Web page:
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The title might be misleading but I have forgotten how these functions are called. I am referring to cases such as:

$$7sin(y) + 0.9cos(y/4) = x_1sin(y) + x_2cos(y/4)$$

where we know that $x_1 = 7$ and $x_2 = 0.9$.

Another example would be polynomials:

$$5y^2 + 4y -12 = x_1y^2 + x_2y -x_3$$

where again the $x_i$ can be trivially found by equating the same-power terms.


Q: Generally speaking what conditions should, say $f(y)$ & $g(y)$ satisfy so that $x_1f(y) + x_2g(y) = 0$ requires $x_1 = 0$ and $x_2 = 0$?

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  • $\begingroup$ You need to make the question more precise if you want to get any help. What are some characteristics of these functions? Where did you hear about them?What makes the examples you gave orthogonal? $\endgroup$ – YiFan Sep 19 '18 at 12:41
  • $\begingroup$ @user496634 I hope it is clearer now. $\endgroup$ – Ev. Kounis Sep 19 '18 at 13:03
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Recall that two functions are defined orthogonal on $[a,b]$ if

$$\langle f,g\rangle=\int_a^b f(x)g(x)dx=0$$

but you example are referring to linear independence.

To show linear independence it suffices to show that

$$x_1f(y) + x_2g(y) = 0 \quad \forall y \implies x_1=x_2=0$$

that is, as an example, for the trigonometric functions

  • $y=0 \implies x_1\cdot 0 + x_2\cdot 1=0$
  • $y=\pi/2 \implies x_1 + x_2/\sqrt 2=0$

and from the two equations we obtain $x_1=x_2=0$.

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  • $\begingroup$ thanks for the answer. How is linear independence shown? How can one prove that two functions are linearly independent? $\endgroup$ – Ev. Kounis Sep 19 '18 at 13:00
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    $\begingroup$ @Ev.Kounis For the trigonometric functions note that at $y=0 \implies x_1\cdot 0 + x_2\cdot 1=0$ and $y=\pi/2 \implies x_1 + x_2/\sqrt 2=0$ and from the two equations we obtain $x_1=x_2=0$ $\endgroup$ – gimusi Sep 19 '18 at 13:12
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$\{ \sin(y), \cos(y/4)\}$ is linearly independent.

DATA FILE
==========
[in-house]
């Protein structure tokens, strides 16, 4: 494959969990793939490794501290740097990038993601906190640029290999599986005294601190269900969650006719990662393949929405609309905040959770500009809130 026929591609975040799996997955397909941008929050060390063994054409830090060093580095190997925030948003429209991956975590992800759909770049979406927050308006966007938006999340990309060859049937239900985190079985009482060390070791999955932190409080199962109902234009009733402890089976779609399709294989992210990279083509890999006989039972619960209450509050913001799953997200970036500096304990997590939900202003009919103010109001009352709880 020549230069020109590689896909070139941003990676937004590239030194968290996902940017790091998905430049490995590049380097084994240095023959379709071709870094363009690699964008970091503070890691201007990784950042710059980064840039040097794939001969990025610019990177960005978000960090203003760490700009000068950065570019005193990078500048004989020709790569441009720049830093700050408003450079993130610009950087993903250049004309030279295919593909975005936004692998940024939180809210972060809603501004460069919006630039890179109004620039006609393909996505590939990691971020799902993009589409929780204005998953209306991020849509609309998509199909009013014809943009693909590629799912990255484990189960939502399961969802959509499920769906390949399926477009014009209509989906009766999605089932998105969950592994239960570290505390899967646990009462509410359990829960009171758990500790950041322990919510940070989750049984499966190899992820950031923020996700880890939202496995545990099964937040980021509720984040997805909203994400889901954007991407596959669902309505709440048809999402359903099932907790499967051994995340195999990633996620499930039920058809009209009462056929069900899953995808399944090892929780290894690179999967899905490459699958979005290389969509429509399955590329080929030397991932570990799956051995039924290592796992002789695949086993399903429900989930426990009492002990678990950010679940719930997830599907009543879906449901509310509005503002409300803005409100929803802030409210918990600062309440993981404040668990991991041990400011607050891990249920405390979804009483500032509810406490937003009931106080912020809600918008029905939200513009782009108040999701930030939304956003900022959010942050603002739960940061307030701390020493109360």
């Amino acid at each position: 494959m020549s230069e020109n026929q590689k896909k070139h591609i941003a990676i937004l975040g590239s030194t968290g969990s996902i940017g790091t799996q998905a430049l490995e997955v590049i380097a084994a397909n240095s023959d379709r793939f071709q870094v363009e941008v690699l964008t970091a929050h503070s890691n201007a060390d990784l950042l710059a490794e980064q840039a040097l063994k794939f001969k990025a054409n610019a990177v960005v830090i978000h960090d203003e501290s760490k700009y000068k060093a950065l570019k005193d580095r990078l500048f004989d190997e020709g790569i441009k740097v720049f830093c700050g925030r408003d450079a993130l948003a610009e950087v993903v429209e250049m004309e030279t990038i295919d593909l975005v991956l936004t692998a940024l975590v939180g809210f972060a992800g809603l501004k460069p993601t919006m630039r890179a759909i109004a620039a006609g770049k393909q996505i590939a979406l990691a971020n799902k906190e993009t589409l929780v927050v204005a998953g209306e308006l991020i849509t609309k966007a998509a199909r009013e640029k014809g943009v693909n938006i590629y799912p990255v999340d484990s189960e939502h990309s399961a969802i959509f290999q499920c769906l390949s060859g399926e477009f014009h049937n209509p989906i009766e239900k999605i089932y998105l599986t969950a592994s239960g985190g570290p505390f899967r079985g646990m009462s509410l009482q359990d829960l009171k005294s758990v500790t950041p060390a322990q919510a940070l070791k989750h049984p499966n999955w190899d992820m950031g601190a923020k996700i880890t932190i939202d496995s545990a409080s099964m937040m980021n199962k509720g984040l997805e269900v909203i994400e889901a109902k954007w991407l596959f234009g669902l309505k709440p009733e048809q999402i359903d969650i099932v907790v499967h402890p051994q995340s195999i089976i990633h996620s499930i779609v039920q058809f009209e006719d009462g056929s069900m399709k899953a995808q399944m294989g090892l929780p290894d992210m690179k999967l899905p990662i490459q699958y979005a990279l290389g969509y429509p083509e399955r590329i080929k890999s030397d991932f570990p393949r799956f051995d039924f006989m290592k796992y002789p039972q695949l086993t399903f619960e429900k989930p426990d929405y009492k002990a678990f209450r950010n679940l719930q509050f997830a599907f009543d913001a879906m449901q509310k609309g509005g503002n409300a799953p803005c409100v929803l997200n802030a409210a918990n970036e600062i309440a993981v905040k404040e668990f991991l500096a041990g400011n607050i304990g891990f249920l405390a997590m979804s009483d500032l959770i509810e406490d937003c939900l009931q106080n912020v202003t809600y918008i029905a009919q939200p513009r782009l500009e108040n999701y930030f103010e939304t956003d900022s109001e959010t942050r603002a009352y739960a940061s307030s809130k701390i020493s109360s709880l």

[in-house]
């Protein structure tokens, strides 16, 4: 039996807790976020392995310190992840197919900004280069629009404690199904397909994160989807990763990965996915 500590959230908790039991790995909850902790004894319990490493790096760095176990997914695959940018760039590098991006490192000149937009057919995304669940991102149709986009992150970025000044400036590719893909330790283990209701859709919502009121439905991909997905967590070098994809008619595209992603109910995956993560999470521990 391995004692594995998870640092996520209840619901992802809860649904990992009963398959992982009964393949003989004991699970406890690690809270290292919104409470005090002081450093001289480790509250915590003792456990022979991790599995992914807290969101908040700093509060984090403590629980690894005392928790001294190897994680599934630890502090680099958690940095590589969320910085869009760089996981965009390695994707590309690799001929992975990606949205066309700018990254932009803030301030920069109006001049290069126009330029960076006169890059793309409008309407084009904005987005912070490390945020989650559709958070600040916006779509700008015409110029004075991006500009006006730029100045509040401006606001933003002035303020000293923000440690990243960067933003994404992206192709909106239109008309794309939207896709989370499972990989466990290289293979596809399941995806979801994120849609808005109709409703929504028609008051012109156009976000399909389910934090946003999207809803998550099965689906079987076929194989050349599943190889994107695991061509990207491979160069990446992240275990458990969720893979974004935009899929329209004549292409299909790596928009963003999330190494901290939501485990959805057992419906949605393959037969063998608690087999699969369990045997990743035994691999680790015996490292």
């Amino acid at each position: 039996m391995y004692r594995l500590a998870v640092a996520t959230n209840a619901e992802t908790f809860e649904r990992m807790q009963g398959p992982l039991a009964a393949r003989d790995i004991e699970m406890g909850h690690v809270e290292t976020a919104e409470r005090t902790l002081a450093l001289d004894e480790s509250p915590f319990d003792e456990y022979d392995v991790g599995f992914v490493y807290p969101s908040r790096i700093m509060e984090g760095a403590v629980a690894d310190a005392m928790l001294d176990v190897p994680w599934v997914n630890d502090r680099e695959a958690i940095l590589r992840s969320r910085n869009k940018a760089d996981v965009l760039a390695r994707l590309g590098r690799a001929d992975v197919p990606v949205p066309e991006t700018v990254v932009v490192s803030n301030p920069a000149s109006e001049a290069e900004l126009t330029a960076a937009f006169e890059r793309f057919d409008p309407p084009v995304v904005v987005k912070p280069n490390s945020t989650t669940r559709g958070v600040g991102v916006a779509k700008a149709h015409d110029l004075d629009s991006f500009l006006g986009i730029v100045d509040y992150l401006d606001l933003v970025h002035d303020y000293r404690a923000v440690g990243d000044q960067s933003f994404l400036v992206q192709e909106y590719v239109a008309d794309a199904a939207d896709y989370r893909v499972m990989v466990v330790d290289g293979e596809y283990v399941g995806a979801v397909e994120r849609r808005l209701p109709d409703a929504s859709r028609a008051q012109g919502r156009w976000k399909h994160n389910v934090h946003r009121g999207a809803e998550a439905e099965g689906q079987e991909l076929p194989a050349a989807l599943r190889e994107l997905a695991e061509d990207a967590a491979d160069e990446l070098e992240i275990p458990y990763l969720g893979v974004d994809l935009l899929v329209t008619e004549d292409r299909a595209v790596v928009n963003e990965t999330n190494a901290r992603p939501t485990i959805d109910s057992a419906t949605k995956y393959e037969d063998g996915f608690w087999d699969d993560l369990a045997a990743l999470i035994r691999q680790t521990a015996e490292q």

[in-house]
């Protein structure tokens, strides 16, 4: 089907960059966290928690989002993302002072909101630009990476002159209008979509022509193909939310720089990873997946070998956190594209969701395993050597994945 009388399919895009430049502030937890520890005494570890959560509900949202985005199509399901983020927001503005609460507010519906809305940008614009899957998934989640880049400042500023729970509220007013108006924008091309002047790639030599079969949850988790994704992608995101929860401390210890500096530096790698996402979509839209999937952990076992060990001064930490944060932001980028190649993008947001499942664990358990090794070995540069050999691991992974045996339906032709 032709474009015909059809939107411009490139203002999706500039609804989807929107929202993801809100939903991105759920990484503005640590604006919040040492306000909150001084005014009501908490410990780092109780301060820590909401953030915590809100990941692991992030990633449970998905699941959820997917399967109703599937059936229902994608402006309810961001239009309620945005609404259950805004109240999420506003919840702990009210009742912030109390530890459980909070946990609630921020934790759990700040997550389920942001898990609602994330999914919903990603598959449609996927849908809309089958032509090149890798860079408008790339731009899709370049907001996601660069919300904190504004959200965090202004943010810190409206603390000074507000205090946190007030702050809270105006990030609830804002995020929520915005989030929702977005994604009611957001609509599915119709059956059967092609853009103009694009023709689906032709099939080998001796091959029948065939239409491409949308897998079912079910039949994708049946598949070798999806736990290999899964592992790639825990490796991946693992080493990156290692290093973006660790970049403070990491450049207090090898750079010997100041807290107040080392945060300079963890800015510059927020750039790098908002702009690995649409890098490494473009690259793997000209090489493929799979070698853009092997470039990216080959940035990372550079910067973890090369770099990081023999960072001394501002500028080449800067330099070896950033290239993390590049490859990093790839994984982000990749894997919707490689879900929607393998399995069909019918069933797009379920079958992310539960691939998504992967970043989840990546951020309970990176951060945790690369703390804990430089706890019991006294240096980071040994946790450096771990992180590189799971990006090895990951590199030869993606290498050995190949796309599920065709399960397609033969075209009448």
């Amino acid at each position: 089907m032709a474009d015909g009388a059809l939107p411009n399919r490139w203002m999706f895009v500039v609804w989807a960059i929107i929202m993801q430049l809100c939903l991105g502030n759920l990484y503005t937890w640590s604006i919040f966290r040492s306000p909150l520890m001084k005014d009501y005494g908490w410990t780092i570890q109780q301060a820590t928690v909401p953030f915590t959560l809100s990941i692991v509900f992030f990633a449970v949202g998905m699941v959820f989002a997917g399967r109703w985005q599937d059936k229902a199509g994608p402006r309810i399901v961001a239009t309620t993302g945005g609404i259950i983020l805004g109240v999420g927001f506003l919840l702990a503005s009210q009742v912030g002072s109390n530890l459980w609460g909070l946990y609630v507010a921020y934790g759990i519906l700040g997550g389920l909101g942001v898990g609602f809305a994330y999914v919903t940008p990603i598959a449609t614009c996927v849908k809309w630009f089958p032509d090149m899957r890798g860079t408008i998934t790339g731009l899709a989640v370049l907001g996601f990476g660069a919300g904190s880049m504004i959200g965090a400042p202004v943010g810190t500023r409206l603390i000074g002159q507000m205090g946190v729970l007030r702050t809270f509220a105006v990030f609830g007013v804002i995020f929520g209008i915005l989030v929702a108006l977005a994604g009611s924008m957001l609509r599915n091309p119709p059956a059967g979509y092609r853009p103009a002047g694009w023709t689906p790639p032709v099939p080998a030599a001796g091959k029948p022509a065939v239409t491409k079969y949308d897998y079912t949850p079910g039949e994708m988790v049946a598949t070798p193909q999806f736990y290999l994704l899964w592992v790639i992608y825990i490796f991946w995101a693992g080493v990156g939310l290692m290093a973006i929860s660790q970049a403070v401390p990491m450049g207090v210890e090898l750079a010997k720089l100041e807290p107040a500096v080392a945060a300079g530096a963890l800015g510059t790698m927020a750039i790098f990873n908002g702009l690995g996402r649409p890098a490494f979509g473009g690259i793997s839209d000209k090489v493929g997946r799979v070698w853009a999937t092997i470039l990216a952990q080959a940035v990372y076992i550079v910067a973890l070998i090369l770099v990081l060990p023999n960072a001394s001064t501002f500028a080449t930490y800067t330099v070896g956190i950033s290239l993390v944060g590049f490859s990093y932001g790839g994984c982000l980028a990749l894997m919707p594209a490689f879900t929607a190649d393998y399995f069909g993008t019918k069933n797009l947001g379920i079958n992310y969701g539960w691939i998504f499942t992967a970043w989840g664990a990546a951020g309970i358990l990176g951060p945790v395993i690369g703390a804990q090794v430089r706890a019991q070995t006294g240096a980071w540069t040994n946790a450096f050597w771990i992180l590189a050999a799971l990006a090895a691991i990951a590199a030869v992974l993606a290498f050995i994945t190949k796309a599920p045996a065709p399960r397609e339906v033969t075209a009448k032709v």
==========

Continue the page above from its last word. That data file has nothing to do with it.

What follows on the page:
Since they are linearly independent

$$(7-x_1)\sin(y) + (0.9-x_2) \cos(y/4)=0$$ implies that $7-x_1=0$ and $0.9-x_2=0$.

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  • $\begingroup$ thanks for the answer. How is linear independence shown? How can one prove that two functions are linearly independent? $\endgroup$ – Ev. Kounis Sep 19 '18 at 13:00
  • $\begingroup$ it depends on case by case of the functions that you deal with. For example, to prove that $y^2$ and $y$ are independent, $ay^2+by=0, \forall y$, one possible reasoning is that a non-zero polynomial of degree $n$ has at most $n$ roots, but if every real number is a root, then it must be the zero polynomial. $\endgroup$ – Siong Thye Goh Sep 19 '18 at 13:05
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    $\begingroup$ A method to show linear independence of functions may be found in differential equations courses: The Wronskian determinant. en.wikipedia.org/wiki/Wronskian $\endgroup$ – GEdgar Sep 19 '18 at 13:06
  • $\begingroup$ Good point! I totally forget about Wronskian! $\endgroup$ – Siong Thye Goh Sep 19 '18 at 13:10
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$$x_1\,f(y)+x_2\,g(y)=0\implies x_1=x_2=0$$

can be proven by finding values of $y$, let $y_a,y_b$ such that

$$\begin{cases}x_1\,f(y_a)+x_2\,g(y_a)=0,\\x_1\,f(y_b)+x_2\,g(y_b)=0,\end{cases}$$ is a nonsingular linear system.

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